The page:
The estrogen-mediated proliferative advantage is through an MDM2-Rb-E2F1 pathway

E2F1 is known to promote cell cycle progression so we tested if Rb phosphorylation and E2F1 protein levels were changed by estrogen treatment and if MDM2 knockdown caused reversion. Estrogen treatment of T47D cells reproducibly increased MDM2 protein and this was reduced by shmdm2 induction to knockdown MDM2 (Figure 4A, lanes 1-8 top panel). Importantly estrogen treatment increased phosphorylated Ser807/Ser811 Rb protein levels (which correlates with activation of the E2F pathway) and this phosphorylation was decreased by MDM2 knockdown (Figure 4A, lanes 1-8 phospho Rb panel). We detected a reduction of the lower 110 kD phospho Rb band as well as multiple higher migrating forms (Figure 4A, phospho Rb panel, compare lanes 7 and 8). The MDM2 knockdown also resulted in a decrease in E2F1 protein (Figure 4A, E2F1 panel, compare lanes 5 and 6, and lanes 7 to 8). Estrogen treatment caused an increase in the level of mtp53 and this mtp53 level was unchanged by the knockdown of MDM2. We used imageJ analysis to quantify the levels of MDM2, phosphorylated Ser807/Ser811 Rb, and E2F1 from three independent biological replicates for T47D.shmdm2 western blots (Figure 4B). MDM2 knockdown caused a statistically significant reduction of MDM2 and E2F1 and a strong reduction in phosphorylated Rb that was not statistically significant. Using a different knockdown method we further validated the estrogen-MDM2-Rb-E2F1 axis from three biological replicates of the T47D cells with constitutive MDM2 knockdown (Figure 4C and 4D). For this alternative knockdown method we observed that constitutive MDM2 knockdown resulted in a statistically significant decrease in the estrogen-driven phosphorylation of Rb. In these conditions we detected only the predominant lower Rb band at 110 kD (Figure 4C). This detection of only the lower Rb form was due to a lower exposure of the western blot.

In ER+ T47D breast cancer cells MDM2 influences estrogen mediated cell proliferation through the Rb-E2F1 pathway.

Figure 4: In ER+ T47D breast cancer cells MDM2 influences estrogen mediated cell proliferation through the Rb-E2F1 pathway. (A) Inducible clonal T47D cells with mdm2 shRNA or control vector were treated with or without 4μg/ml doxycycline (dox) for 3 days, followed by 10nM estrogen for 5 days in the presence or absence of dox. A representative image of western blot analysis of MDM2, phospho Rb, E2F1, p53 and Actin protein levels from 50μg whole cell protein extract is shown. (B) ImageJ analysis was performed for MDM2, phospho Rb and E2F1 protein levels normalized to Actin. The graph represents an average of three independent experiments with standard deviation in inducible clonal T47D cells with mdm2 shRNA or control vector. (C) A constitutive pool of T47D cells with mdm2 shRNA or control vector were grown with or without 10nM estrogen for 5 days. A representative image of western blot analysis of MDM2, phospho Rb, E2F1, total Rb and Actin protein levels from 50μg whole cell protein extract is shown. (D) ImageJ analysis was performed for MDM2, phospho Rb and E2F1 protein levels normalized to Actin. Graph represents average of three independent experiments with standard deviation in constitutive pool of T47D cells with mdm2 shRNA or control vector. * represents a p-value ≤ 0.05, ** represents a p-value ≤ 0.01, *** represents a p-value ≤ 0.001. The p-value was determined by 2-tailed Student t-test.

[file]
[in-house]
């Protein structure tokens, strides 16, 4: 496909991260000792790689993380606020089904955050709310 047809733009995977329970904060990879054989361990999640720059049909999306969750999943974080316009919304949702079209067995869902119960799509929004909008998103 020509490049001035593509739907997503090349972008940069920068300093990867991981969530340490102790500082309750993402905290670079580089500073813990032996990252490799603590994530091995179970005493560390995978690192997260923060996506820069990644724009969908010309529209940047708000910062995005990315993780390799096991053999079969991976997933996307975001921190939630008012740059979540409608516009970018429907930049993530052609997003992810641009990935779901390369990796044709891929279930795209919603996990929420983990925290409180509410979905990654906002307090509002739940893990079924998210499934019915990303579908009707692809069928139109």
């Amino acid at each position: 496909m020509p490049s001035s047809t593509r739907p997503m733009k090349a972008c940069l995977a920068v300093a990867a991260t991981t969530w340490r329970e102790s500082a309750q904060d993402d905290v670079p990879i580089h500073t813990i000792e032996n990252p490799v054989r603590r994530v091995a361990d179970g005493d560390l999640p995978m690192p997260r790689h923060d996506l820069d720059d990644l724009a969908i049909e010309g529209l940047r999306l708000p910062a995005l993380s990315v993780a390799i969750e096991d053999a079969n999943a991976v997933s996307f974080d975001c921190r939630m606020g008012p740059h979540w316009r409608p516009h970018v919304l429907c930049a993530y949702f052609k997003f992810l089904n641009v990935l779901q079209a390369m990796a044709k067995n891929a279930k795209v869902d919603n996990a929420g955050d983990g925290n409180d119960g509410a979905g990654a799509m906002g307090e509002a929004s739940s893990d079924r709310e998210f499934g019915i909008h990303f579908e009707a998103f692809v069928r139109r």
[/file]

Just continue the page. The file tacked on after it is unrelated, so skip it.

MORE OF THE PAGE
We investigated the estrogen-MDM2 axis signaling to Rb in MCF7 cells. We previously published that exposing MCF7.shmdm2 cells to estrogen increases the amount of MDM2 protein level and depletion of the MDM2 does not increase the p53 protein level [11]. In this experiment, in support of the T47D data, estrogen treatment of the control and MCF7.shmdm2 cells increased MDM2, phosphorylated Rb, total Rb and E2F1 (Figure 5A and 5B) and induction of mdm2 shRNA reduced MDM2 protein, phosphorylated Rb and E2F1 protein levels (Figure 5A compare lanes 3 and 4 to lanes 7 and 8 and see 5B). ImageJ analysis of four independent biological replicates with MDM2 knockdown indicated a statistically significant reduction in E2F1 and a strong reduction in phosphorylated Rb (Figure 5B).

In ER+ MCF7 breast cancer cells MDM2 influences estrogen mediated cell proliferation through the Rb-E2F1 pathway.

Figure 5: In ER+ MCF7 breast cancer cells MDM2 influences estrogen mediated cell proliferation through the Rb-E2F1 pathway. (A) Inducible clonal MCF7 cells with mdm2 shRNA or control vector were treated with and without 2μg/ml doxycycline(dox) for 3 days to induce shRNA expression, followed by 10nM estrogen for 5 days in the presence and absence of dox. A representative image of western blot analysis of phospho Rb, Total Rb, E2F1, MDM2 and Actin protein levels from 50μg whole cell protein extract is shown. (B) ImageJ analysis was performed for phospho Rb, E2F1 and MDM2 protein levels normalized to Actin. Graph represents average of four independent experiments with standard deviation in inducible clonal of MCF7 cells with mdm2 shRNA or control vector. * represents a p-value ≤ 0.05, ** represents a p-value ≤ 0.01. The p-value was determined by 2-tailed Student t-test.